Cyrene is the trademark name of dihydrolevoglucosenone, a biodegradable, non-toxic green dipolar aprotic solvent the Circa Group produces on a scale of 50 tons per year. Cyrene effectively extracted a significant amount of lignin from hardwood, herbaceous species, and even softwood at an aqueous acidic mild temperature of 120℃ (Wang et al. 2023). Nuclear magnetic resonance (NMR) revealed that the structure of extracted lignin was modified, correlating to the composition of the Cyrene co-solvent system.

The interactions between Cyrene and lignin were studied by molecular dynamic simulation (MD), revealing that Cyrene facilitated lignin solubilization and disrupted lignin aggregation. Cyrene also modified the cellulose fraction of the biomass. Small-angle X-ray scattering (SAXS) showed no lignin aggregation on the surface of microfibrils after pretreatment. However, small angle neutron scattering (SANS) showed the distances between cellulose microfibrils increased after Cyrene pretreatment then decreased to a level similar to untreated biomass after incubation with a dilute alkaline solution, suggesting the presence of Cyrene between microfibrils and its removal after alkaline incubation (Figure 1). This comprehensive analysis demonstrated the high potential of Cyrene co-solvent fractionation in extracting lignin and enhancing fermentable sugar yield by revealing the molecular interactions between Cyrene and LCCs.

Engineered plants with reduced pectin exhibit lower recalcitrance towards conversion to biofuels (Biswal et al. 2018), but complexes of pectin and lignin have not been confirmed as playing a role in recalcitrance. Researchers utilized a model composite system to investigate the effect of pectins on lignin polymerization (Shah et al. 2023). The lignin monomer coniferyl alcohol, protiated or deuterated, was polymerized in vitro by the hydrogen peroxide-horseradish peroxidase method in the presence of homogalacturonan, a linear pectin found in grasses. These composites were characterized by Fourier-transform infrared spectroscopy, solid-state NMR, SAXS, and SANS experiments. The lignin-pectin composites were compared to lignin synthesized without pectin and a physical mixture of pectin and lignin. Lignin particle sizes were smaller in the composites, and interconnected networks were formed. A unique ester bond was detected, supporting the existence of covalent bonds as well as hydrophobic interactions between lignin and pectin. These insights into the role of pectin in lignin deposition in the cell wall may inform improving biomass and its deconstruction for biofuels and bioproducts.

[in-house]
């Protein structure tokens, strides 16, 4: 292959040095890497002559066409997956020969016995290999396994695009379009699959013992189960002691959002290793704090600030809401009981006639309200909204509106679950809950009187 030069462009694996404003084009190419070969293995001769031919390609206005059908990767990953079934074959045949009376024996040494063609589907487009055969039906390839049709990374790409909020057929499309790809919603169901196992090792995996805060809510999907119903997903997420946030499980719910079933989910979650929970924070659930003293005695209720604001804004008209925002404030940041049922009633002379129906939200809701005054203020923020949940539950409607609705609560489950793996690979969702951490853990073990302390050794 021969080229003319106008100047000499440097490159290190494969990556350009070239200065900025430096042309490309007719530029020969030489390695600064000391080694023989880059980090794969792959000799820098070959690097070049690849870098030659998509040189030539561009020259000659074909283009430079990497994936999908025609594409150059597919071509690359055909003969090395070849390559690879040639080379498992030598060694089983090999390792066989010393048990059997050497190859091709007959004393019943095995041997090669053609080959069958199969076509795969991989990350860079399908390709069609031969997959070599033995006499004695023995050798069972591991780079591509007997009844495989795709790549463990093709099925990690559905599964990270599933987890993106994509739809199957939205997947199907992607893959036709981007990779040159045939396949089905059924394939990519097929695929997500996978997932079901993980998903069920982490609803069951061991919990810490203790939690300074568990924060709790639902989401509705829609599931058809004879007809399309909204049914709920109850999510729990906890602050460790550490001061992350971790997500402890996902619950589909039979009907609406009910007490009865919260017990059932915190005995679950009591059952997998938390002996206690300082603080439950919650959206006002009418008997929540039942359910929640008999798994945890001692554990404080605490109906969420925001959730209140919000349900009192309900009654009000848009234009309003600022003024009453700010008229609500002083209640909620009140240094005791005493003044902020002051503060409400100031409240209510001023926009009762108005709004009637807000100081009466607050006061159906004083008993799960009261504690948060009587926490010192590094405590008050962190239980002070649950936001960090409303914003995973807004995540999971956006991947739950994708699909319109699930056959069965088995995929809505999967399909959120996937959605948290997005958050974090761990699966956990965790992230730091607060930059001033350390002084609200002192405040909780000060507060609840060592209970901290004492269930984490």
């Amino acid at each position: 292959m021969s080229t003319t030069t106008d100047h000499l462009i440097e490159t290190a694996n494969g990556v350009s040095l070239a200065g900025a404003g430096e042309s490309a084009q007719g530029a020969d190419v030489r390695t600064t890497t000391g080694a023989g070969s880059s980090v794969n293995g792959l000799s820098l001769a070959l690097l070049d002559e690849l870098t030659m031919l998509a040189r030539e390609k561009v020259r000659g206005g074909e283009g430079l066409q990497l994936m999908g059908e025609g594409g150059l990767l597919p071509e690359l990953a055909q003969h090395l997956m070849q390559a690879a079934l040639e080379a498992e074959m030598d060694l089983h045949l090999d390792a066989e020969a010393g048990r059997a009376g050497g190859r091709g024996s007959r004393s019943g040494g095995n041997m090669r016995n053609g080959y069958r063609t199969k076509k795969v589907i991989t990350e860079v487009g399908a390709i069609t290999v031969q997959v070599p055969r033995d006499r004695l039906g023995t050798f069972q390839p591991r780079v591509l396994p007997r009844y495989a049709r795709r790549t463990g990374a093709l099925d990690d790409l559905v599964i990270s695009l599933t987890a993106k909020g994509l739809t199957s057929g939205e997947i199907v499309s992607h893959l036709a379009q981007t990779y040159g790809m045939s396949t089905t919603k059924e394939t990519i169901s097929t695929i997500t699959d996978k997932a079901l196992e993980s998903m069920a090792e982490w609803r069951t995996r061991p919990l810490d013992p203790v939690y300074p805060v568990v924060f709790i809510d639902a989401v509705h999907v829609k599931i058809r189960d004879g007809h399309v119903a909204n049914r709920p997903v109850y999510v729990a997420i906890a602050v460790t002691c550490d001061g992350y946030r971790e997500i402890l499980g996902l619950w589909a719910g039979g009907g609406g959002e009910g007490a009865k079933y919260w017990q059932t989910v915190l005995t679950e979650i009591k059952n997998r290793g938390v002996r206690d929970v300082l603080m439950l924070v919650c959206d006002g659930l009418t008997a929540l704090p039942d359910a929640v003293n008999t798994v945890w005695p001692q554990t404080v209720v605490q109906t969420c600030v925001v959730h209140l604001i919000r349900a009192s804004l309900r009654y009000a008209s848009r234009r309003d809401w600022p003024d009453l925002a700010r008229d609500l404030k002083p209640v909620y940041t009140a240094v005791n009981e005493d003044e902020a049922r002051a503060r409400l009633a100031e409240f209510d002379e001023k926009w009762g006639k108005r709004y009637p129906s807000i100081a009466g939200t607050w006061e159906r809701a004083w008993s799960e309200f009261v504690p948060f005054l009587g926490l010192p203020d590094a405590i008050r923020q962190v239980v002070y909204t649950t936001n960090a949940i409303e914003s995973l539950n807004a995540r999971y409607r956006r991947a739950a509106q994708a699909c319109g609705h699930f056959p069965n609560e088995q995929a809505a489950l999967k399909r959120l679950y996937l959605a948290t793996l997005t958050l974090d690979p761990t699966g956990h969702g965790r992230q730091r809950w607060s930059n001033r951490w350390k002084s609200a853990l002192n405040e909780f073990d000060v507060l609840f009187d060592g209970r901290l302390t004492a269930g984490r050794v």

Cyrene co-solvent fractionation effectively enhanced the fermentable sugar yield of recalcitrant softwood biomass pine after enzymatic hydrolysis. SAXS revealed changes in microfibrils during the process due to the Cyrene.


Biswal, A. K, et al. 2018. “Sugar Release and Growth of Biofuel Crops are Improved by Downregulation of Pectin Biosynthesis,” Nature Biotechnology 36(3), 249–57. DOI:10.1038/nbt.4067.

Shah, R. S., et al. 2023. “Evidence for Lignin–Carbohydrate Complexes from Studies of Transgenic Switchgrass and a Model Lignin–Pectin Composite,” ACS Sustainable Chemistry & Engineering 11(3),15941–50. DOI:10.1021/acssuschemeng.3c04322.

Wang, Y.-Y., et al. 2023. “Characterization and Molecular Simulation of Lignin in Cyrene Pretreatment of Switchgrass,” Green Chemistry. DOI:10.1039/D3GC02239K2.

Funding Information

This work was supported by the BER program, U.S. DOE under ERKP752 at Oak Ridge National Laboratory (ORNL). Small angle neutron scattering (SANS) performed at the Bio-SANS, and BER program Structural Biology Resource with the High Flux Isotope Reactor and Spallation Neutron Source, a DOE User Facility. The Oak Ridge Leadership Computing Facility provided an Innovative and Novel Computational Impact on Theory and Experiment award as did National Energy Research Scientific Computing Center under DOE-ASCR support. Biswal was supported by the DOE-BER-BRC Center for Bioenergy Innovation.